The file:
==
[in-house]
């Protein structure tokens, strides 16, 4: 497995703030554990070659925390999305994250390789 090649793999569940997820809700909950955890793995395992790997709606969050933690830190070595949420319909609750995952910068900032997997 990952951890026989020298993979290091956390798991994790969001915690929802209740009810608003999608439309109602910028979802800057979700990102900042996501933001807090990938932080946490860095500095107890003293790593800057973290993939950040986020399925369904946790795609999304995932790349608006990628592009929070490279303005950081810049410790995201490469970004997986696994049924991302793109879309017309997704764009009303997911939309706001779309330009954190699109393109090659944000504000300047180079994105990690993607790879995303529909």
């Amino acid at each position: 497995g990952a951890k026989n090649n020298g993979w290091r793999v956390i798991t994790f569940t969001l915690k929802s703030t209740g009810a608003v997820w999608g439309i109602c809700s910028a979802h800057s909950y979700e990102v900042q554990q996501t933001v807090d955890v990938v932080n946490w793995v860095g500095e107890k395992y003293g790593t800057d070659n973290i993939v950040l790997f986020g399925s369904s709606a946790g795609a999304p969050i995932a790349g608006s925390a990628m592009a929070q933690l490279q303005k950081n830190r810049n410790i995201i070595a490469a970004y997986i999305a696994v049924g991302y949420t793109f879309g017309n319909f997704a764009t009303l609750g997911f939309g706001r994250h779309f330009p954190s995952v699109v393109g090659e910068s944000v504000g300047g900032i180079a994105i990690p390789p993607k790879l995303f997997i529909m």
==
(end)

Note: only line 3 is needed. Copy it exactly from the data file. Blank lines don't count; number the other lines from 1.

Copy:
């Amino acid at each position: 497995g990952a951890k026989n090649n020298g993979w290091r793999v956390i798991t994790f569940t969001l915690k929802s703030t209740g009810a608003v997820w999608g439309i109602c809700s910028a979802h800057s909950y979700e990102v900042q554990q996501t933001v807090d955890v990938v932080n946490w793995v860095g500095e107890k395992y003293g790593t800057d070659n973290i993939v950040l790997f986020g399925s369904s709606a946790g795609a999304p969050i995932a790349g608006s925390a990628m592009a929070q933690l490279q303005k950081n830190r810049n410790i995201i070595a490469a970004y997986i999305a696994v049924g991302y949420t793109f879309g017309n319909f997704a764009t009303l609750g997911f939309g706001r994250h779309f330009p954190s995952v699109v393109g090659e910068s944000v504000g300047g900032i180079a994105i990690p390789p993607k790879l995303f997997i529909m």